If a shelf falls down at the cabin, and nobody’s there to hear the mementos break, who does your significant other blame? The person who didn’t read this simple list of shelving do’s and don’ts, of course.
- First, find your wall studs – 16 inches on center – so you can solidly screw your shelf brackets into the studs instead of using anchors.
- Try to keep bracket spacing to 16 inches. If you need to go to 24-inch spacing, consider using solid wood instead of medium-density fiberboard (MDF). Set the brackets so that there is no more than 8 inches of unsupported overhang on the ends.
- Use coarse-threaded screws, like cabin screws, to secure the brackets to the wall and keep it there for decades. Fine-threaded screws lack the gripping power needed.
- Distribute the weight evenly on your shelf. If possible, position the heaviest items directly over the brackets.
- Keep moisture out. All shelves, especially the particle board type, will weaken quickly if moisture content is too high. Seal your shelving thoroughly with either polyurethane or adhesive laminate, and don’t forget the back, or “wall” edge.
- Overburden your shelf. The brackets you use to hang your shelf will be rated for a specific weight, e.g., 250 pounds. Theoretically, four of those brackets under an inch-thick piece of solid wood shelving could support a half-ton of knickknacks. Actual load-bearing capacity is reduced by factors including the integrity of the hardware, anchors, shelf and even stud quality. To be safe, divide the actual capacity by four if securing by anchors, and by three if securing directly to studs. Then add up the total to get a conservative, but safe, shelf weight limit.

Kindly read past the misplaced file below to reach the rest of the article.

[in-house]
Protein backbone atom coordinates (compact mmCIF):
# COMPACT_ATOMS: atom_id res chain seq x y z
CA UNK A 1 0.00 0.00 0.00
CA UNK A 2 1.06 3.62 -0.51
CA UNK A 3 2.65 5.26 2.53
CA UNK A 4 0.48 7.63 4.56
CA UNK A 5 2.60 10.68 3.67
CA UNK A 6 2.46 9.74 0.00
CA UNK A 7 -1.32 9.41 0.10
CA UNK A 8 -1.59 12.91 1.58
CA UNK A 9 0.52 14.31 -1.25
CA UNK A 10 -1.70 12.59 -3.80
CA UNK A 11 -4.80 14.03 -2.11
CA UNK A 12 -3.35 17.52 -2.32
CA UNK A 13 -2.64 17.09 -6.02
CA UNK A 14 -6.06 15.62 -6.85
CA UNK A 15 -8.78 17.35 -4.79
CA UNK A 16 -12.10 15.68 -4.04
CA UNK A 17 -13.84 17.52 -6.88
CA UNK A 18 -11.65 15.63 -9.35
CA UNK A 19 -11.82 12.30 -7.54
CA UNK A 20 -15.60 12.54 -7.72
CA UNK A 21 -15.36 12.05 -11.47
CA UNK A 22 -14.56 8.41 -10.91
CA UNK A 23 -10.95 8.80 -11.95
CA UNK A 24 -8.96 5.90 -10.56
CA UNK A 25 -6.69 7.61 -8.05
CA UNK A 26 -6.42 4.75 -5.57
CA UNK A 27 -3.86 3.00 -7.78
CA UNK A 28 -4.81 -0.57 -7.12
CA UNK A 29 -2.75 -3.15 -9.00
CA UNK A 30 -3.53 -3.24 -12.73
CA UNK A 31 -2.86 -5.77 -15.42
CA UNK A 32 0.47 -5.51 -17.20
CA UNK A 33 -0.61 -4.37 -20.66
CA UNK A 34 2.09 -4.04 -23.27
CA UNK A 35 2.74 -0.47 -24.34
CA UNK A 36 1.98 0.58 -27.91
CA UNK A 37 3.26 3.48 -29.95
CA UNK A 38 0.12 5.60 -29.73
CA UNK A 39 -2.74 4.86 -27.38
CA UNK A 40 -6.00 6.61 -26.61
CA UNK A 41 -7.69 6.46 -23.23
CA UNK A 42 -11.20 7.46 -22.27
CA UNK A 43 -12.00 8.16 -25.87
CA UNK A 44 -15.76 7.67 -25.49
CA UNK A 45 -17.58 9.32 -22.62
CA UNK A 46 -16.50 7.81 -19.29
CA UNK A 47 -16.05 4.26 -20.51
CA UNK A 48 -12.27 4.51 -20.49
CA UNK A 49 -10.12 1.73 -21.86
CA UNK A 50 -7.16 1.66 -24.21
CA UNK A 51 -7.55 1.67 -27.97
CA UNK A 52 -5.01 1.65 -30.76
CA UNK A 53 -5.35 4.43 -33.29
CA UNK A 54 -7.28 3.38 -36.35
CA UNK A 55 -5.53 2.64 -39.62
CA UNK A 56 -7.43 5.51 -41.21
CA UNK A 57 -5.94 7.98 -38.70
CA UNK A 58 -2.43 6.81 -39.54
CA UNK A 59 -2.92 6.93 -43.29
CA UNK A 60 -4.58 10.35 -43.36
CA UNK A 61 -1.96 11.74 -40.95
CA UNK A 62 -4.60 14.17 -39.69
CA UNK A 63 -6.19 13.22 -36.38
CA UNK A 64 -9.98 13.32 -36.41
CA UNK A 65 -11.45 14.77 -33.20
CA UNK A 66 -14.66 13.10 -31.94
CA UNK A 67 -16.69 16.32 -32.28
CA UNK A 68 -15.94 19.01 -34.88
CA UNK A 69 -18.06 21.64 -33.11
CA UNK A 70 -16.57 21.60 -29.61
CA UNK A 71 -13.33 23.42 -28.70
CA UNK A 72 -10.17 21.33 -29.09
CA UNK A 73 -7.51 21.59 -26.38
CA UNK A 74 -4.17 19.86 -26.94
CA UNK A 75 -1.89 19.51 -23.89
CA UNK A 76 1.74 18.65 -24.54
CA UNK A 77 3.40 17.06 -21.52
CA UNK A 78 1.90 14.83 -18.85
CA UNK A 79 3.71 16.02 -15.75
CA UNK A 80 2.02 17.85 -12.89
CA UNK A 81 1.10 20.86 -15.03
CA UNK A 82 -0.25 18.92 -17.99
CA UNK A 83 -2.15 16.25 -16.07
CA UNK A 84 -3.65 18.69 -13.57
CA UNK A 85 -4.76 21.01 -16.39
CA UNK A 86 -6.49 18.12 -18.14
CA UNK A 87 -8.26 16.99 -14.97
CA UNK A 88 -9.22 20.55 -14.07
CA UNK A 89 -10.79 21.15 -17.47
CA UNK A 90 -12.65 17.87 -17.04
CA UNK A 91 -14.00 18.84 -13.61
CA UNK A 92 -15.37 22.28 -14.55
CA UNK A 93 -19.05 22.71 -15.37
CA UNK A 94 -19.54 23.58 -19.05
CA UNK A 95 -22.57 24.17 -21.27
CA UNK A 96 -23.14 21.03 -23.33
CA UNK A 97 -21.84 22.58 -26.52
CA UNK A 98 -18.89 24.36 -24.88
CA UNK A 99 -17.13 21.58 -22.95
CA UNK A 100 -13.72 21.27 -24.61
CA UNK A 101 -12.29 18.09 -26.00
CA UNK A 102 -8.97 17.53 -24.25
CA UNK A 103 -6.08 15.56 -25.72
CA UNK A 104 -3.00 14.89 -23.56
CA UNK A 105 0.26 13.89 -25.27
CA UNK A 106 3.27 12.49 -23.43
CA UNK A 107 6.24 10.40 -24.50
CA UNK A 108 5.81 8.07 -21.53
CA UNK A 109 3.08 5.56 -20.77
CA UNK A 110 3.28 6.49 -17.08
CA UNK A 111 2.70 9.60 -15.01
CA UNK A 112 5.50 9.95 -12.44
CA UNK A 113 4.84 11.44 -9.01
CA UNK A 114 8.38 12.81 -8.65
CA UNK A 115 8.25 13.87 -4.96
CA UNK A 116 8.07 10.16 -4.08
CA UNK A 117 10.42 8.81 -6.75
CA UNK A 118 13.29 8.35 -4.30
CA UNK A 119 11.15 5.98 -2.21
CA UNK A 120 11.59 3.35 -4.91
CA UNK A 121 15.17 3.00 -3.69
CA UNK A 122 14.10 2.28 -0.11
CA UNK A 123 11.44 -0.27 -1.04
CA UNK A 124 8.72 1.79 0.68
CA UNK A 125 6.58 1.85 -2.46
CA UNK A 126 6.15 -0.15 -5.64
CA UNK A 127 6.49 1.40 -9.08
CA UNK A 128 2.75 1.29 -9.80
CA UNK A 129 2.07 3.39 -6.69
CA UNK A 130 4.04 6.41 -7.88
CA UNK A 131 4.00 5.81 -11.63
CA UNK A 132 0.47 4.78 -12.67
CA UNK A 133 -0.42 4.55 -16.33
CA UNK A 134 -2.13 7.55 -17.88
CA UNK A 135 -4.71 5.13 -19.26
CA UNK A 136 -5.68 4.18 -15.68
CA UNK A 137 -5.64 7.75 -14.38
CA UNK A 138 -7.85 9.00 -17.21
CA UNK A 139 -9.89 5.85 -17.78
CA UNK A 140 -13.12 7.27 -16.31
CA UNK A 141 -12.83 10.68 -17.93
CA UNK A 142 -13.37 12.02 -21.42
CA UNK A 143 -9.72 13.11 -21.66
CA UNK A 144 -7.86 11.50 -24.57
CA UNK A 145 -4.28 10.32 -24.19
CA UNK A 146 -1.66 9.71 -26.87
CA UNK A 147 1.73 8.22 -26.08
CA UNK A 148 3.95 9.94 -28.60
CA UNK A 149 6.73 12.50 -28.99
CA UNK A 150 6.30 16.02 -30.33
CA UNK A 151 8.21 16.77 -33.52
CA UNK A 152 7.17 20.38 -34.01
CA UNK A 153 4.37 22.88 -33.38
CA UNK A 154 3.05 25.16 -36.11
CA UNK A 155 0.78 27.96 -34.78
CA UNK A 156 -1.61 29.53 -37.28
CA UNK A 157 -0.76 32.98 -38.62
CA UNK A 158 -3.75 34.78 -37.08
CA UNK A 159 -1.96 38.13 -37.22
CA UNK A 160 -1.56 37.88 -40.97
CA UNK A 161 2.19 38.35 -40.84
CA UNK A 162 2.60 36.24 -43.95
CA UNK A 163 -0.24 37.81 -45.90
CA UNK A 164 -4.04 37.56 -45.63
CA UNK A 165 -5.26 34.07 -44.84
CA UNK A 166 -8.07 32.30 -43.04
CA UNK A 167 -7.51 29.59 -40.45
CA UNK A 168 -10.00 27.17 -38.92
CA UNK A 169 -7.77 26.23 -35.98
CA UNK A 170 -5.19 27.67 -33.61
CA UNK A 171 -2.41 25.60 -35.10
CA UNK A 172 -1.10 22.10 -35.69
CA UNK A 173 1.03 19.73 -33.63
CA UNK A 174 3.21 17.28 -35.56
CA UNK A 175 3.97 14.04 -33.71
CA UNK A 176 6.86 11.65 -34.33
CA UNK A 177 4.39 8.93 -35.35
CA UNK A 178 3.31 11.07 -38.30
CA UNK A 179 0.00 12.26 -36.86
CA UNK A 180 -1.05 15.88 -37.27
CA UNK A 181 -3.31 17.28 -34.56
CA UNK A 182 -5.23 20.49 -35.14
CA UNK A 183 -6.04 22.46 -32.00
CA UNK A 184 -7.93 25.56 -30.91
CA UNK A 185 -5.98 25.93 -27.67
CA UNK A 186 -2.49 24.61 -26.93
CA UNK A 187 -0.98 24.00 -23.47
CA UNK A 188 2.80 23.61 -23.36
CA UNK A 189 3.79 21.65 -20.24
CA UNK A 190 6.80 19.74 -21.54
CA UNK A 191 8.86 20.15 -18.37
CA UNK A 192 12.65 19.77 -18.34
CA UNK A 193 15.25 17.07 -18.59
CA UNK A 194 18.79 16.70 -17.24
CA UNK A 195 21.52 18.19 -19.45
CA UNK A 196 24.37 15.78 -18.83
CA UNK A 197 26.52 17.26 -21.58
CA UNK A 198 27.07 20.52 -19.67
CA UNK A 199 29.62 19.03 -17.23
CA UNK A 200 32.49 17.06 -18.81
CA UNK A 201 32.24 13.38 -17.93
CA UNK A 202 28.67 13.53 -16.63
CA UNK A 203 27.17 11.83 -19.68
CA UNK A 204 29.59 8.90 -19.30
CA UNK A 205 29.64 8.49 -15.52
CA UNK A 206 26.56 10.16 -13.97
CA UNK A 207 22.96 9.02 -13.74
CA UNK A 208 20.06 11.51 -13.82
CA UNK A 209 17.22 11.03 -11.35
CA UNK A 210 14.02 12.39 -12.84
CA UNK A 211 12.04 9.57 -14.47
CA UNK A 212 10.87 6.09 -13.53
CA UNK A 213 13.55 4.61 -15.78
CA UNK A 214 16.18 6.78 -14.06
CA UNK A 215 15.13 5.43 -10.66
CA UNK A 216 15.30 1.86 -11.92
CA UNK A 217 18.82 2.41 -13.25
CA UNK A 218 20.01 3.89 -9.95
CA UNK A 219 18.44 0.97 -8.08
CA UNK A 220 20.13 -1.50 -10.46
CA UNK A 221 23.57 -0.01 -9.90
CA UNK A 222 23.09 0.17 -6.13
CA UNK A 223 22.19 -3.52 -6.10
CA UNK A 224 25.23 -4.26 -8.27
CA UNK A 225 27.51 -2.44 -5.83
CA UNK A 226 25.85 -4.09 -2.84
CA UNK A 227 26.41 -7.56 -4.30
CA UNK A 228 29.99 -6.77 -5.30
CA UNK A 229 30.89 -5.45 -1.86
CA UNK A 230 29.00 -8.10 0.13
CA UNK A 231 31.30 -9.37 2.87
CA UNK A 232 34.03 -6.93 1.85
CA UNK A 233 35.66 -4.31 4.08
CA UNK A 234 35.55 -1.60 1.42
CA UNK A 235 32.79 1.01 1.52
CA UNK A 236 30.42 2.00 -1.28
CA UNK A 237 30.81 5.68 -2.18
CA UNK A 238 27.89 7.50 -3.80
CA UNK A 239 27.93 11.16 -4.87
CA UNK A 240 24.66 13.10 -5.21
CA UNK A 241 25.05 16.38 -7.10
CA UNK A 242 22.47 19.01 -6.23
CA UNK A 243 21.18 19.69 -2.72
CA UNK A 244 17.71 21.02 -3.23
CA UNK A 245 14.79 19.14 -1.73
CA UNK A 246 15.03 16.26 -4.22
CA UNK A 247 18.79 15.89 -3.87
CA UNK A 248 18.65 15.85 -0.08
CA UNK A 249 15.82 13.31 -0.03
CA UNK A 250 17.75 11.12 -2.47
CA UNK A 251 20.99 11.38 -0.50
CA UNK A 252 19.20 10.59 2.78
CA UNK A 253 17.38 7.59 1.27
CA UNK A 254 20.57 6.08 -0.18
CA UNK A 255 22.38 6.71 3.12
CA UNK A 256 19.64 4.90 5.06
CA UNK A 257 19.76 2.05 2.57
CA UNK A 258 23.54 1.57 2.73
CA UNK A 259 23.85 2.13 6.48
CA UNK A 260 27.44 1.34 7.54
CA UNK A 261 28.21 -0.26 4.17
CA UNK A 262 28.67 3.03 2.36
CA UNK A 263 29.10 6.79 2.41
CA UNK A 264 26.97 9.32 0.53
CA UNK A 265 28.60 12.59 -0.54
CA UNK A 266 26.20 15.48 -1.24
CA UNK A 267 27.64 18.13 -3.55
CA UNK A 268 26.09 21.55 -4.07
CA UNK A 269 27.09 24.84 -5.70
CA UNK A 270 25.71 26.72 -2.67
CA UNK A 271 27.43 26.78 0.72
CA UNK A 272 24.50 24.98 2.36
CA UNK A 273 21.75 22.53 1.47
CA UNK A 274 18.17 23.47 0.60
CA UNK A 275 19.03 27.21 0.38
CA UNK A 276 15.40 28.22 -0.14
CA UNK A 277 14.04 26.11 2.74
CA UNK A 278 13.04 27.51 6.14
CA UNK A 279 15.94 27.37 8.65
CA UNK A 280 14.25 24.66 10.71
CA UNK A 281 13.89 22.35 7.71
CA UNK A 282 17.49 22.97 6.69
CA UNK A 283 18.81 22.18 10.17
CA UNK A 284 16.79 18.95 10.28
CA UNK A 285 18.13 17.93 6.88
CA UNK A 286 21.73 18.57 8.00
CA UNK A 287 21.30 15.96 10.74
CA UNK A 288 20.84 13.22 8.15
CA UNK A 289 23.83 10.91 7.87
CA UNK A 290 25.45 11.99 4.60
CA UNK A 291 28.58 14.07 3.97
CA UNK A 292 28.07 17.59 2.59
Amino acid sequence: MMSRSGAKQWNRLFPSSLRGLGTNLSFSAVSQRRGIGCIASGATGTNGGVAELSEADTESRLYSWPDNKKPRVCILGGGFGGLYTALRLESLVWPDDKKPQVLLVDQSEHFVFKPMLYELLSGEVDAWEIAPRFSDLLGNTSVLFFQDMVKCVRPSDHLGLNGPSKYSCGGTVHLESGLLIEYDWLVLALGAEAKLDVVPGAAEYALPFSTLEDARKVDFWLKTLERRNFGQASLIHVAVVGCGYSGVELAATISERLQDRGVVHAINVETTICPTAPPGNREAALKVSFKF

- Anchor shelves directly into drywall or thin paneling without using proper anchors. While they might hold for a while, screws that aren’t attached to a stud or an anchor will eventually work free. Note: Not all anchors are created equal. Avoid the cheap bag of multi-colored, flimsy plastic anchors; opt instead for sturdy anchors.
- Skimp on shelf quality. MDF is a common, economical shelving material. But consider skipping MDF in favor of plywood or solid wood if your shelves will support a heavy load, you’re located in humid conditions, or if you may need to relocate the shelving in the future (screw holes in MDF cannot be reused)
CHOOSING YOUR SHELF MATERIAL
For a long-lasting shelf, choose real wood instead of a composite material like MDF. The stiffness of real wood also makes it optimal for longer shelf runs and for holding heavier loads.